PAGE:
In 2008 I had a rare chance to take a bus trip from S. Korea to N. Korea. Here is what I wrote of that adventure. I had a blog but got a bit lazy.
Just came back from one of the most interesting trips I took. It was to North Korea (Democratic People’s Republic of Korea). I went with my friend Dwayne and spent one day in the city of Kaesong, which is just north of the DMZ, a one-kilometer boarder between the North and the South. It has a population, supposedly of about 2 million.
The day started by going on a bus and taking the hour drive from Seoul to the DMZ. We got to the “transit office” on the south side and were reminded the rules: Do not take any pictures while traveling in the bus, do not talk to any of the N. Koreans, ignore the soldiers, do what the N. Korean tour guide says, do not go away from the group. Those were the basic rules of the game. So after about an hour milling about we were allowed to go on the bus and head through the DMZ.
The S. Korean soldiers opened the gates and the bus rolled through the DMZ. On the road there were these yellow cones. When the yellow cones turned blue that is when we crossed over to the North. The DMZ is very green and lush since there are only small observation posts in it. There are no mines in the DMZ but only on the outsides of it. We got to the other side and got out of the bus to go through N. Korean Immigration. There were soldiers lining the place with their machine guns behind their backs. They asked a lot of questions and such. We were then asked to get back on the bus to head to one of the first tourist destinations.
The bus rolled past the factories that the South has built just on the other side of the North. The factories make clothing, shoes, pots, pans and so on. The South provides the building, training, food and the North gives the labour. The factories are new and very modern. I even saw a Family Mart there. There doesn’t look to be any difference until you get past the factories.
The 8 busses rolled in to the southern part of the city. That is when you saw the changes. The buildings were concrete and looked like they were built in the 1950’s and never maintained. Some of the buildings had glass but most of them didn’t. As the bus rolled everyone was looking at us but there were not a lot of people. A city of about 2 million looked like there were only 100 people if that. We were told after the tour that those who were not “party members” were not allowed out during the tour. The people were very stone face with no expression. The children were walking to school and did not smile, were not playing or laughing or anything. All we saw were bikes and people walking. The cars or vehicles all had military in them.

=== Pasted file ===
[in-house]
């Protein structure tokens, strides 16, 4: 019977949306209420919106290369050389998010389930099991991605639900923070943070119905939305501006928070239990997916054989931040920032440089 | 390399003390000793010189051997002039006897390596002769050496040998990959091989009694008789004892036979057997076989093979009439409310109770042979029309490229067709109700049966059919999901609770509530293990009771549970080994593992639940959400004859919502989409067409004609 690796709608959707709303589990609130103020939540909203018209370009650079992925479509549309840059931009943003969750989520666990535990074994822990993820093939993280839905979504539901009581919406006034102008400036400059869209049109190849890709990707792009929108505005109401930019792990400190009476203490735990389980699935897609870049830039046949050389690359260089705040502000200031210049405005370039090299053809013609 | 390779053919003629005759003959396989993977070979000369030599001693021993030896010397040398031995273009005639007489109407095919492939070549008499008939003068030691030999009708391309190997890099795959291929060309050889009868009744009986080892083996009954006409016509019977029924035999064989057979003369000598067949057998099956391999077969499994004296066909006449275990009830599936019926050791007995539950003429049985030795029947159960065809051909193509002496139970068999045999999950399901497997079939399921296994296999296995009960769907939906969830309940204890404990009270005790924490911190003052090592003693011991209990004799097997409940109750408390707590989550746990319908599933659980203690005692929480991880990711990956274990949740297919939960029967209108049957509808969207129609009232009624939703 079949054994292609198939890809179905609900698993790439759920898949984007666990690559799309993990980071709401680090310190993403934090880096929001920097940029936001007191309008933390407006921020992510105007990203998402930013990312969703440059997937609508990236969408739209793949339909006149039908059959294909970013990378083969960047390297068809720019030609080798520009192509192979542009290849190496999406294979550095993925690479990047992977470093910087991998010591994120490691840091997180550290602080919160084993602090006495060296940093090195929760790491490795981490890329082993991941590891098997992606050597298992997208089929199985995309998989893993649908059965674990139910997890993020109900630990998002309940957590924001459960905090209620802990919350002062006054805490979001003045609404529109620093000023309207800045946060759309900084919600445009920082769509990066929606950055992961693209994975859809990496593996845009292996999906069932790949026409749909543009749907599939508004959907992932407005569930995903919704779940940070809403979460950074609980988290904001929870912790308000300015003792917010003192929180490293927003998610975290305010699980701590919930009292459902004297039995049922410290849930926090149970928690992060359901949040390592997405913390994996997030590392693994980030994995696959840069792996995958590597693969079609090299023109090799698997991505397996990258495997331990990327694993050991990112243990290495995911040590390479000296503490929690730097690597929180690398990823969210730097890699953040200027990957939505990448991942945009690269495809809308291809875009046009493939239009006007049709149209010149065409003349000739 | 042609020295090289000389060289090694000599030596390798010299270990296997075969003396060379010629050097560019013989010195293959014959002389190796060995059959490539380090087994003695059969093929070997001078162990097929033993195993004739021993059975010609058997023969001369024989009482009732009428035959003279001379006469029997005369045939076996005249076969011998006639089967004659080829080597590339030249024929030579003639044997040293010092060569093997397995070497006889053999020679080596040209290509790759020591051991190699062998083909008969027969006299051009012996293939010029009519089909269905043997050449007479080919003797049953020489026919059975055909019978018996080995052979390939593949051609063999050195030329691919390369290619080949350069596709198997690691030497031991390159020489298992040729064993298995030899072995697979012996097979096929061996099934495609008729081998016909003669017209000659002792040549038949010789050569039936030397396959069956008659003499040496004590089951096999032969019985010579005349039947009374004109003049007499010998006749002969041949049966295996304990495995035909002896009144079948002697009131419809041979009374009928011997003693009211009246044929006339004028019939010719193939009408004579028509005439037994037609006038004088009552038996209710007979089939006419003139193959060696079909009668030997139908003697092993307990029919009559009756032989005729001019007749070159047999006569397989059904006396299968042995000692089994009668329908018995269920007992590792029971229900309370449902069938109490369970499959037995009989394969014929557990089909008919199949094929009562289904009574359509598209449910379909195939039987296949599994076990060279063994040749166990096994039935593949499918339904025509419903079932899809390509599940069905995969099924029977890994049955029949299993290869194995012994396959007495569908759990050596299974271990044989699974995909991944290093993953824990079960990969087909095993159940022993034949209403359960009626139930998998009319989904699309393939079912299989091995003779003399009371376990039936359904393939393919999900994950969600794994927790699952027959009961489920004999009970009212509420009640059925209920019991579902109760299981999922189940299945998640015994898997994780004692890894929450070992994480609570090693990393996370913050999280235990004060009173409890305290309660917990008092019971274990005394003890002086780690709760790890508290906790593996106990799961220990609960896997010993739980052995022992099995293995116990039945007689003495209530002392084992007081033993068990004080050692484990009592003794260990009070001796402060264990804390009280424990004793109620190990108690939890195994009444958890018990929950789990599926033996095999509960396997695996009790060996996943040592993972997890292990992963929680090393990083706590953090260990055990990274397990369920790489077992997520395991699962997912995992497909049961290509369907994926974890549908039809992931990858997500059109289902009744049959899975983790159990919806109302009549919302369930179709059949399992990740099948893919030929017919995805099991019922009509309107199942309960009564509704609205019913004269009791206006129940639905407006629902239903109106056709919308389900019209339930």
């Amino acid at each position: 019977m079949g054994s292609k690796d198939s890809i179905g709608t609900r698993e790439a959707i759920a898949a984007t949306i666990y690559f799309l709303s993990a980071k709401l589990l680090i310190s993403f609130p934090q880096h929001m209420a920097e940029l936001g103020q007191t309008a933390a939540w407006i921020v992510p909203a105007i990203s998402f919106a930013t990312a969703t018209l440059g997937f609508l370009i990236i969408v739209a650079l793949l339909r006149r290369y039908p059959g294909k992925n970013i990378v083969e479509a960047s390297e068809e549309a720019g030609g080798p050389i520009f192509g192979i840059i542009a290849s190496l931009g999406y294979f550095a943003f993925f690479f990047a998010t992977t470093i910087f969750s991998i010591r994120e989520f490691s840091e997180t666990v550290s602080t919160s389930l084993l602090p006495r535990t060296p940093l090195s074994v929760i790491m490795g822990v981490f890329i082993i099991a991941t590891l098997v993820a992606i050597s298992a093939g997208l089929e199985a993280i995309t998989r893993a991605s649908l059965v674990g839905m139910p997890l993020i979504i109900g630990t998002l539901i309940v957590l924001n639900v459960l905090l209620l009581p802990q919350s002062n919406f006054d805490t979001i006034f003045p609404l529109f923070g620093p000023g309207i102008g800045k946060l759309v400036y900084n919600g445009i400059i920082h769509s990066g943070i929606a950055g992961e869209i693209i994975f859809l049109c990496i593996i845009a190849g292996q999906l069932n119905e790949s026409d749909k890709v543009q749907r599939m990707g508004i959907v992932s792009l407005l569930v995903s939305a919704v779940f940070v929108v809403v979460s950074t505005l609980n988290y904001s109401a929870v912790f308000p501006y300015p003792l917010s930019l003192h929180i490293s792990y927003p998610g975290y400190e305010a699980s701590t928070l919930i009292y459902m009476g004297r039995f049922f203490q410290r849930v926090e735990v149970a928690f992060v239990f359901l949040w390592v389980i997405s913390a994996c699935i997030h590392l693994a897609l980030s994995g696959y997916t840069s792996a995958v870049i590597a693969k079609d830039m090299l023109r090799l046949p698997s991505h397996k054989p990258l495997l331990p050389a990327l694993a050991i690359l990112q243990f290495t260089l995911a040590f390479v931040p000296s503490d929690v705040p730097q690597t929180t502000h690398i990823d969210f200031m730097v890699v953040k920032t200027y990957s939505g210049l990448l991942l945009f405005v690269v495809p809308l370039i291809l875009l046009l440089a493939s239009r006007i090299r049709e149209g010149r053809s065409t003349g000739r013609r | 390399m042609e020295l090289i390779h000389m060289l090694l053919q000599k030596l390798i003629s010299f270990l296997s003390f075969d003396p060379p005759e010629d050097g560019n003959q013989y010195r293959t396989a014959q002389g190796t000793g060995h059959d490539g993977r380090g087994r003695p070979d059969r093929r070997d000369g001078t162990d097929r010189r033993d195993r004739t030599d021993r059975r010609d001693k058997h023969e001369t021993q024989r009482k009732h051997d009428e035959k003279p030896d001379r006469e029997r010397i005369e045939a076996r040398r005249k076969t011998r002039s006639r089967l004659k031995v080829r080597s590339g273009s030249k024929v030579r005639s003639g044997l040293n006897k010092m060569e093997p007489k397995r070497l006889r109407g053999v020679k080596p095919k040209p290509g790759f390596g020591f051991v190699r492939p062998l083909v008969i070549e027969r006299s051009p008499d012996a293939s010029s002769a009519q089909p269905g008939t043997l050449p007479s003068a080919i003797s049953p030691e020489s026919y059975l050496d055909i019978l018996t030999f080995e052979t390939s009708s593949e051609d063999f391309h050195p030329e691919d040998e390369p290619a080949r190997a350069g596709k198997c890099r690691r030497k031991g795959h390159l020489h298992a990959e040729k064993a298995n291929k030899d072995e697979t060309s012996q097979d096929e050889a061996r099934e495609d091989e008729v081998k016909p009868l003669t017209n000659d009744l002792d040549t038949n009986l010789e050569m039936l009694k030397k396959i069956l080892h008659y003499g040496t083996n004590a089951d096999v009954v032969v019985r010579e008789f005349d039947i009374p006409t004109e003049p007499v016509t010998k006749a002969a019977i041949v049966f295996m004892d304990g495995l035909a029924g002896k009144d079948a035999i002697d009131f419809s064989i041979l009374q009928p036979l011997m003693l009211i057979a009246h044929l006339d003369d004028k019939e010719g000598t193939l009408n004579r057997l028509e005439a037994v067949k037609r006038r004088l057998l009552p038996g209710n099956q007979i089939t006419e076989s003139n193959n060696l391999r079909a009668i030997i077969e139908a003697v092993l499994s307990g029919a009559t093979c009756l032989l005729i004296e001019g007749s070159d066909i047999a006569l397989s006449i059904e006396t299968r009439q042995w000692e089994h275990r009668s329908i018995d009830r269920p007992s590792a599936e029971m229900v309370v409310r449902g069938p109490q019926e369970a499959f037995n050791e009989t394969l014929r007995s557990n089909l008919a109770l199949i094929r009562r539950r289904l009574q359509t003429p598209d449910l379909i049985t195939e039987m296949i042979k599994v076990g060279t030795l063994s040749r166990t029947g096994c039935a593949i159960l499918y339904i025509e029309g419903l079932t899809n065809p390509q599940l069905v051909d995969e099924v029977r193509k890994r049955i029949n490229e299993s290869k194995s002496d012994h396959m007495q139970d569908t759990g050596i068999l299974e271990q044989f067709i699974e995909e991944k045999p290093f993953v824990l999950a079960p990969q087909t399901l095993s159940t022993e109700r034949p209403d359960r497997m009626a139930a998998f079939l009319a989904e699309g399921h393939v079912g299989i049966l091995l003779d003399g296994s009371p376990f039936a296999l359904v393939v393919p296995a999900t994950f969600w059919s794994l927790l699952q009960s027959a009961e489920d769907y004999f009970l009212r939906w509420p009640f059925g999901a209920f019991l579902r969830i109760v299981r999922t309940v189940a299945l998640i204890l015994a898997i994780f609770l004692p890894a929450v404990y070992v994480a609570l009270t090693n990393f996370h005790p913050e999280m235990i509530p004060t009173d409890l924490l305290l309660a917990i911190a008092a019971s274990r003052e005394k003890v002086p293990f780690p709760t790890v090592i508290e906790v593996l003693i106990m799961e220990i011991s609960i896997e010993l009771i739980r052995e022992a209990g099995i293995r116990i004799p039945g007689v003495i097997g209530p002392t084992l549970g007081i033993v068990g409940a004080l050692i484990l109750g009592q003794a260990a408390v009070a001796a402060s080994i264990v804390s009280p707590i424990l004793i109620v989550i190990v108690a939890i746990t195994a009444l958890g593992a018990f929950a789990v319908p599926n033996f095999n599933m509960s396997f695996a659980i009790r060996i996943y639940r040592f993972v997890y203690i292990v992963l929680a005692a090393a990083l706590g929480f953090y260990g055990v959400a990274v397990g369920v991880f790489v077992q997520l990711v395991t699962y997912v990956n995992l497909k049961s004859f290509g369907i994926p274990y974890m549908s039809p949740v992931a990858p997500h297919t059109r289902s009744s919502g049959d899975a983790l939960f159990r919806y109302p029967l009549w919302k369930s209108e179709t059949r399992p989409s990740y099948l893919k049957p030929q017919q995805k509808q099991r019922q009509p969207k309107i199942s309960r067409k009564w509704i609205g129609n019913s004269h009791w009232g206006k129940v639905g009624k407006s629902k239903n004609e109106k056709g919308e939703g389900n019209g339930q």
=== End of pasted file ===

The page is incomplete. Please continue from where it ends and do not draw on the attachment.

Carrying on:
The first place we went to was a waterfall about a half hour out of the city. About every Kilometer there was a soldier standing at attention with a red flag. If you take a picture out of the buss they would raise the flag, the busses would stop. The soldiers would board the bus and asked to see any of the pictures you have taken. You were not allowed to take film cameras. Along the way our N. Korean tour guide sang the anthem of his country, which is similar to the South version.
After the tour of the waterfalls we went to a restaurant for lunch. The food was plentiful and abundant. Along the drives you could see that they plant food on every piece of land that could bare food. Lunch was served by these women who looked like they were about 14-15 years old. They were shaking as they were serving the food. They looked very small and understandably so. The restaurant was in the middle of the city. I ate quickly and was allowed to walk around this small area. You could take pictures but again not of the people and not of any building that was not in good condition. It was 1 o’clock and the streets were dead. There were some people but none around us. There were guards at the intersections and people wouldn’t come near us. Up on the hill was a huge bronze statue of Kim Il Sung, the former leader. As we went through the city you could always see a poster or a huge mural of him and the current president Kim Jong Il. All of the N. Koreans had pins on with their pictures in the pins along with the logo of the Workers Party of Korea, the communist party. We got back on the bus and headed through the city to see the sights.
We went to a bridge that was built in around 900 AD. All the Koreans looked at it and took pictures of it. I went to near a wall. The wall was just short enough that you could see over it and watch the people doing their thing. It was quiet. Around the bridge it was this wall of noise and clatter. Where the citizens are you could hear nothing but the rain falling. Children were not playing but walking side by side. There were a lot on bikes and every once and a while a bus, which looked exactly like the ones in Seoul, would go by. Every tourist spot we went to, I tried as much as possible to turn away and look at the people doing their thing. Try to get some sense of what life was like. I was told sternly a few times to turn around and such, but tried again.
We went to a “duty free” shop where they sold N. Korean beer, soju, stamps and post cards. I picked up a few and had no addresses to send away. The Koreans (both sides) were talking and being somewhat friendly. The S. Koreans were drinking while the Northerners were just smoking. They didn’t smile that much but just talked. Don’t know what they said.
After 8 hours in the North we got back on our busses and headed back to the DMZ. I saw a few more Communist slogans that were painted on big banners. Then we went back through Korean Customs. We had to show all the pictures we had taken. Ones that were not liked were deleted. Immigration was quick and easy. They didn’t stamp our passports at all but when we left and came back to the south they did. We got back at around 5 pm to the other side.
All and all $250US well spent